Village Life Section :: Page 59

  • Murphy examines cars, consumption

    Recently Pat Murphy of Community Solutions published his third book on energy conservation, Spinning Our Wheels, in which he examines myths about the electric car.

    Electric cars may not be the answer to reducing our dependence on fossil fuels, says local author Pat Murphy in his recently-released book, Spinning Our Wheels. Instead, Murphy proposes, we should share rides to increase transportation’s efficiency and reduce the number of total cars on the road.

  • Musical renewal for Havurah

    The spiritual activities of the Yellow Springs Havurah have always been done in an organized but less than dogmatic manner. The group of 15–20 active members observes the Sabbath each week on the Antioch College campus that informs its friendly tone.

  • Presbyterians throw birthday bash for community

    This photo, taken in the late 1800s, shows the 150-year-old santuary of the First Presbyterian Church as viewed from Walnut Street. (Photo by Megan Bachman)

    The Yellow Springs First Presbyterian Church is throwing a 150th birthday party for the community that supported it through its long history on Friday, Sept. 3 from 7 p.m. to 9 on the church’s front lawn.

  • Bluesfest a cultural treasure

    DJ Smooth of the Ark Band performs at the 2006 Blues and Jazz Festival, begin held this year from Friday, Sept. 10 to Saturday, Sept. 11 at the Antioch Amphitheater. (Photo by Robert Hasek)

    In its 13th year, AACW’s Blues and Jazz Festival, offers a mix of returning artists and new acts sure to entertain, and educate, audiences.

  • Presbyterians celebrate 150th

    The Yellow Springs Presbyterian Church will celebrate its 150-year birthday on Friday, Sept. 3, from 7 to 9 p.m. on the church’s front lawn downtown. Church members, including above, from left, Jeanna Breza, Barbara Boettcher, Ruth Bent and Lloyd Kennedy, invite the public to attend the party for free cake, ice cream and lemonade.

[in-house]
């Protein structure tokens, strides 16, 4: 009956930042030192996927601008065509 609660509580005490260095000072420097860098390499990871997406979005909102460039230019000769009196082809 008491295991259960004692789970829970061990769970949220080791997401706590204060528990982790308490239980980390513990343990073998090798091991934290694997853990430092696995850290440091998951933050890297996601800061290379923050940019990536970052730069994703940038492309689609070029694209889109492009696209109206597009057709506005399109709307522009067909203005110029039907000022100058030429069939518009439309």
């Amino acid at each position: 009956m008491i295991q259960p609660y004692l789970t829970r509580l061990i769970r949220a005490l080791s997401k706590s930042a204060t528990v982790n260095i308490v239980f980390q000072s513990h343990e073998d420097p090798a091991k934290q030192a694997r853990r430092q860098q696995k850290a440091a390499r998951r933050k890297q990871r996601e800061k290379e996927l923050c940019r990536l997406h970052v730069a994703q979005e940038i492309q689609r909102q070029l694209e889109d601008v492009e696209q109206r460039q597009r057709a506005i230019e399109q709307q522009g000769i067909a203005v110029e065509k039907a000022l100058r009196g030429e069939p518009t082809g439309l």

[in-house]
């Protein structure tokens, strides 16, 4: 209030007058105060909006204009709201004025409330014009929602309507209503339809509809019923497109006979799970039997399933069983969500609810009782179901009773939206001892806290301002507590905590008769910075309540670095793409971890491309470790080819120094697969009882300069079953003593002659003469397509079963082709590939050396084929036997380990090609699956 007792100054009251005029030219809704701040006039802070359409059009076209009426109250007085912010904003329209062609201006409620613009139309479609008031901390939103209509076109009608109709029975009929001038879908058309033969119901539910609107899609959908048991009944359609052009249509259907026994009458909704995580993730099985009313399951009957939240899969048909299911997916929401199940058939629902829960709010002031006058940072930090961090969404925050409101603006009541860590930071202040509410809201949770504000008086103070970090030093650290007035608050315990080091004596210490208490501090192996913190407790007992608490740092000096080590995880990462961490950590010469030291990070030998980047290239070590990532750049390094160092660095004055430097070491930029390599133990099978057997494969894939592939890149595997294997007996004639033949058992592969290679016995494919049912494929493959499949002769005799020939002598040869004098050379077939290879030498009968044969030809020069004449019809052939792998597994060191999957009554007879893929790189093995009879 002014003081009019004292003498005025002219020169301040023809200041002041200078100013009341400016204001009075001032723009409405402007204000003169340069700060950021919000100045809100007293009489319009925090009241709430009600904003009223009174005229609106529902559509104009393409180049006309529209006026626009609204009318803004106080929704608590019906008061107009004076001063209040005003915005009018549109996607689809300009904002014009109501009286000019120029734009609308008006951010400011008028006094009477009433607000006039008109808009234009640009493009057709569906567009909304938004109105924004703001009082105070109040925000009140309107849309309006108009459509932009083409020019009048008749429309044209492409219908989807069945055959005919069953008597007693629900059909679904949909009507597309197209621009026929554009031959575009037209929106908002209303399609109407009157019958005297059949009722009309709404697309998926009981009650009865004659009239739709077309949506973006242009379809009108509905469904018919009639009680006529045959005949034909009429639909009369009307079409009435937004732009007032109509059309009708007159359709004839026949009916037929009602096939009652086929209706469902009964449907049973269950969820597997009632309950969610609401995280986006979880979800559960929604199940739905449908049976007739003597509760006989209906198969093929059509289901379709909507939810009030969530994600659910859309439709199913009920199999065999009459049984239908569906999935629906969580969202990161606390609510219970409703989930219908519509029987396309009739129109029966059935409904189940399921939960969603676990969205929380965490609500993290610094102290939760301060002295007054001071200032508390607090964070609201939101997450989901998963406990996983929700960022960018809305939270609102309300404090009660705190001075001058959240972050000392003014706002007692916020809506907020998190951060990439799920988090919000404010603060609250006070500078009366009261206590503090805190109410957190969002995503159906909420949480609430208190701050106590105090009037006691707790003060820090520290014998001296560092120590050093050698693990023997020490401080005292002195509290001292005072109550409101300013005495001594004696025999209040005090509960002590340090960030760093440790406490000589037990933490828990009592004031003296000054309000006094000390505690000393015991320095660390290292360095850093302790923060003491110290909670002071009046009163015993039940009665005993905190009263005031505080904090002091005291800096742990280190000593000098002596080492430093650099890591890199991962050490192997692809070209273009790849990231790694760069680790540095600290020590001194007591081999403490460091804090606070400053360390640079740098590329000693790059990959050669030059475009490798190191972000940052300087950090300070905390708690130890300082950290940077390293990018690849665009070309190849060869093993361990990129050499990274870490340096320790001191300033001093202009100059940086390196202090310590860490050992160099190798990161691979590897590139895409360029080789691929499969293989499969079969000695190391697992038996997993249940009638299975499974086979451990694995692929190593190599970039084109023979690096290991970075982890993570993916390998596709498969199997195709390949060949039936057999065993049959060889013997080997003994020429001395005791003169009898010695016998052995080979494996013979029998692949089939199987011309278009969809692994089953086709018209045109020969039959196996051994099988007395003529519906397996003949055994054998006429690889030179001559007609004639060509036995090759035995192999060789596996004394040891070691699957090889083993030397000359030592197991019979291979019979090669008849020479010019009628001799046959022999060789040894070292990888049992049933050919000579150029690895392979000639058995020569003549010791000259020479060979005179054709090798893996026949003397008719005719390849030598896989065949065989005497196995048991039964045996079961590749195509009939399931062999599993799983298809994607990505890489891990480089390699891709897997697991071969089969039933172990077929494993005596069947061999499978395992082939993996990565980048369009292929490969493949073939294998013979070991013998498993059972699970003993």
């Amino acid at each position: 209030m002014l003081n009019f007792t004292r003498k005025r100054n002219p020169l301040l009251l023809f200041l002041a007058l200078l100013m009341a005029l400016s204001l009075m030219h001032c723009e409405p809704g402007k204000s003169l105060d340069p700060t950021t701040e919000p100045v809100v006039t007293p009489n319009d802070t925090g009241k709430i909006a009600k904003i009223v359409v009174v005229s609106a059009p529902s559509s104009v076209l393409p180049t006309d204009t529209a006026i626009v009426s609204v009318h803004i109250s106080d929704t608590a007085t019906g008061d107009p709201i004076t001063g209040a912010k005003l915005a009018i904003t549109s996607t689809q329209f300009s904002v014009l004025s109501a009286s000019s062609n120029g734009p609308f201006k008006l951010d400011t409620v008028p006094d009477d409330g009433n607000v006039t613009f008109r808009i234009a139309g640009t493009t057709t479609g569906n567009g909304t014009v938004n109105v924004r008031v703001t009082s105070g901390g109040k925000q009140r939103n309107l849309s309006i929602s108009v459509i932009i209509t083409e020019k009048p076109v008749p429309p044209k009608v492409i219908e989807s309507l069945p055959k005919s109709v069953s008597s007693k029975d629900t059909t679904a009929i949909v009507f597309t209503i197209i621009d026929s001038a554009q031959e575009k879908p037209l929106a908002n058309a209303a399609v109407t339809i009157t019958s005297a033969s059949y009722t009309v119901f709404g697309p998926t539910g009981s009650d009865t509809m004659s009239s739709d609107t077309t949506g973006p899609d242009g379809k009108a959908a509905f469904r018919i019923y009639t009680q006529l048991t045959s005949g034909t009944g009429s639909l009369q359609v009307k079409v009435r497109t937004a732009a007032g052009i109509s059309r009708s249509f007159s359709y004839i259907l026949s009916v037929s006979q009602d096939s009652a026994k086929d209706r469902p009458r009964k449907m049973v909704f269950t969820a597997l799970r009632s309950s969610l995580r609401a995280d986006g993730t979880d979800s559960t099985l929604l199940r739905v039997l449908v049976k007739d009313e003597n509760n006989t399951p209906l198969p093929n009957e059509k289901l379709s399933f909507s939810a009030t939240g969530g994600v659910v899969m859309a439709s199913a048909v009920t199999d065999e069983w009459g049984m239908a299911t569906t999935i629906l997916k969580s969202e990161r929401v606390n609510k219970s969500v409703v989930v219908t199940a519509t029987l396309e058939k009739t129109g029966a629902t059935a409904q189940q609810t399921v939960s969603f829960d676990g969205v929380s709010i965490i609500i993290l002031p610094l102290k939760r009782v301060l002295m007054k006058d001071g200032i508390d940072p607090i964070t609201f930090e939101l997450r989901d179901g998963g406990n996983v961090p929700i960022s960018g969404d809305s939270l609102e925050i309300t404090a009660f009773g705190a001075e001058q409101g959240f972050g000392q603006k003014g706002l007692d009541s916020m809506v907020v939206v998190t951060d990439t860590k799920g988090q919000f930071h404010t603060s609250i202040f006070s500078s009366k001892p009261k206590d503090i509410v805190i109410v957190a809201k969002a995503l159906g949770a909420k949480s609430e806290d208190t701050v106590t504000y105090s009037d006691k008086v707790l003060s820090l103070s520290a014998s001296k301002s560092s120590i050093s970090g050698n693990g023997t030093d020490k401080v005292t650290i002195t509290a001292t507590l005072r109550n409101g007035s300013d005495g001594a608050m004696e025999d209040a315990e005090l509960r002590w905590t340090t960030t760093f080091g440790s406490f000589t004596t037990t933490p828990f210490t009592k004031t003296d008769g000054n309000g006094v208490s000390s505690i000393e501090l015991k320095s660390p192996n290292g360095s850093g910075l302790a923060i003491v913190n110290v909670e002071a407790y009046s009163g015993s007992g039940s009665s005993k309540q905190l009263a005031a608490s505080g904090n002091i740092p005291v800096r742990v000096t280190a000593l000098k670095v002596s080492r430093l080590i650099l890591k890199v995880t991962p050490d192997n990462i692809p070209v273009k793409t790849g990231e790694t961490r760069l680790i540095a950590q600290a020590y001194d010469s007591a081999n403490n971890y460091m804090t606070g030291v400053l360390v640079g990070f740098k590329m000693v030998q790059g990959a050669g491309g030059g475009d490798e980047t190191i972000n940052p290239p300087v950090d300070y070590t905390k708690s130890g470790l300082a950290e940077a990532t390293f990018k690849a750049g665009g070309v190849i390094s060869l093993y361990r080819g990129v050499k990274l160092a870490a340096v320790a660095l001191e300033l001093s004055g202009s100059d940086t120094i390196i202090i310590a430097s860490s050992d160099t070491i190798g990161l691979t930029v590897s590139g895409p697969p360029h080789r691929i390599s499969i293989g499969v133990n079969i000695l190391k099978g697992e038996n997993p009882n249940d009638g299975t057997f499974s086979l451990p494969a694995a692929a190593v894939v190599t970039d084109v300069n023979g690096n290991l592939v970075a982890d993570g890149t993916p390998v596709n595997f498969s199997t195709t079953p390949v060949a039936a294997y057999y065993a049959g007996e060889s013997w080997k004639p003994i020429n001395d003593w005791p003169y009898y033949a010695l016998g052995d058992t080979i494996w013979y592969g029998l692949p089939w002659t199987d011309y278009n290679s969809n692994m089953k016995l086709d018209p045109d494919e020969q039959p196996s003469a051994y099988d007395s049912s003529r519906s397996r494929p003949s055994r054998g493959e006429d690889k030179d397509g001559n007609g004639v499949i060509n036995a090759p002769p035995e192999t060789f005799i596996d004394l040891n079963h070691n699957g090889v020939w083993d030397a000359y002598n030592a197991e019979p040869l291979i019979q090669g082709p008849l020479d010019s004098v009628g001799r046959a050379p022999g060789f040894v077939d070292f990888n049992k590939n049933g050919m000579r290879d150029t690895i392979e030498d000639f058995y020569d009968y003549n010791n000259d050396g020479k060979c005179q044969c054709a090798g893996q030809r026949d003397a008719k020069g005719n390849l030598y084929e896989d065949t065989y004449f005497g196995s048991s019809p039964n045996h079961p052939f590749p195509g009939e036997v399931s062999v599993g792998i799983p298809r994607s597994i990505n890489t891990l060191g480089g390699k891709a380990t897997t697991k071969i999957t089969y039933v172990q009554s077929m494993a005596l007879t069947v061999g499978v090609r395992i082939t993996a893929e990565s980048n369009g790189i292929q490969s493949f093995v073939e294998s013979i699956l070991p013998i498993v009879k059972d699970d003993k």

In 1855 the First Presbyterian Church was founded in Yellow Springs when Nancy Love, tired of going by horseback in bad weather to churches in Clifton and other nearby towns, successfully convinced her husband Robert to start, with other locals, a Presbyterian church here in town. Five years later, the members, for $5,000, built the church that still stands on Xenia Avenue today.

  • Scott named new Senior Center director

    Village native David Scott began his job as the new director of the Yellow Springs Senior Center on Monday, Aug. 23. (photo by Lauren Heaton)

    With 20 years of experience in historic preservation and nonprofit management, local resident David Scott took on the position of director of the Yellow Springs Senior Center last week.

  • A group to support greening

    Kate LeVesconte showed off her garden and brand new bicycle carrier, which she fills with groceries from town for carbon-free transport to her home on Glen View Road. LeVesconte shares these energy conservation techniques at monthly meetings of the Ten Percent Club. (photo by Megan Bachman)

    Clinical psychologist Kate LeVesconte knows that support groups encourage positive behavior. So when she became concerned about the dangers of carbon fuel use, LeVesconte co-created an energy conservation support group, where people help each other live more sustainably.

  • Ice cream social fun for children and seniors

    Volunteer Devin Massie chats with Friends Care residents happily consuming their ice cream at the annual ice cream social. (Photo by Megan Bachman)

    Crowds came for the free ice cream, face painting, balloons and carriage rides at Friends Care Community Center’s annual summer ice cream social last Sunday. Revived last year, the tradition dates back decades as a community event organized by the 33-year old senior institution.

  • All’s fair in cows and chickens

    Kaliyah Fulton led her holstein steer Frankie to a filtered watering hole at the Greene County Fair on Thursday in preparation for the big sale the following day. (photo by Lauren Heaton)

    In the shade of the barn at the Greene County Fair on Thursday, Yellow Springs youth tended to their animals between shows. The Husky Hustlers 4-H club was represented by Anna Semler, who brought two yearling heifers and two heifer calves. Also part of the club, Keturah, Corbett and Kaliyah Fulton were busy caring for […]

  • CATS to prowl distant streets

    Since the public bus system was abandoned in the early 1970s in favor of omnipresent personal vehicles, Yellow Springs has not had a regular public transportation system connecting it to towns and cities in the region. But starting this week, the Greene County Transit Board, known as Greene CATS, and several regional partners launched a one-day-a-week bus route…

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